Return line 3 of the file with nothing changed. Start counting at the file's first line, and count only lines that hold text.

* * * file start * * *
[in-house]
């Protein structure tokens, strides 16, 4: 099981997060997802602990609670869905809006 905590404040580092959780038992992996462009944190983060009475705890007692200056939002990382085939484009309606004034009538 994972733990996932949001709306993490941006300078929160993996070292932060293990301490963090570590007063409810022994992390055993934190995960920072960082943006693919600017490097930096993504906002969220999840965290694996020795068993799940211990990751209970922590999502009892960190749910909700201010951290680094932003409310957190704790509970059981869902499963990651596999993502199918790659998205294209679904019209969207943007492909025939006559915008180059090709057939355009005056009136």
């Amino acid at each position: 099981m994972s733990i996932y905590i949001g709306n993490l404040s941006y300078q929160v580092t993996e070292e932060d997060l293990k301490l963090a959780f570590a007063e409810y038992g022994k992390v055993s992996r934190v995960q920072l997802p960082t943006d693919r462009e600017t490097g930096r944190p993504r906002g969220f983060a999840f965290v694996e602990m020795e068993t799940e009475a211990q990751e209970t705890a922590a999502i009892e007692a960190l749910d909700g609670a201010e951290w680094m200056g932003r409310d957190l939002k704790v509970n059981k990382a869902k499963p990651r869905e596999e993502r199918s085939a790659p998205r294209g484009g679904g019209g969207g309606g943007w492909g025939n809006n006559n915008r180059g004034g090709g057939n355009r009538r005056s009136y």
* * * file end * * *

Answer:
């Amino acid at each position: 099981m994972s733990i996932y905590i949001g709306n993490l404040s941006y300078q929160v580092t993996e070292e932060d997060l293990k301490l963090a959780f570590a007063e409810y038992g022994k992390v055993s992996r934190v995960q920072l997802p960082t943006d693919r462009e600017t490097g930096r944190p993504r906002g969220f983060a999840f965290v694996e602990m020795e068993t799940e009475a211990q990751e209970t705890a922590a999502i009892e007692a960190l749910d909700g609670a201010e951290w680094m200056g932003r409310d957190l939002k704790v509970n059981k990382a869902k499963p990651r869905e596999e993502r199918s085939a790659p998205r294209g484009g679904g019209g969207g309606g943007w492909g025939n809006n006559n915008r180059g004034g090709g057939n355009r009538r005056s009136y």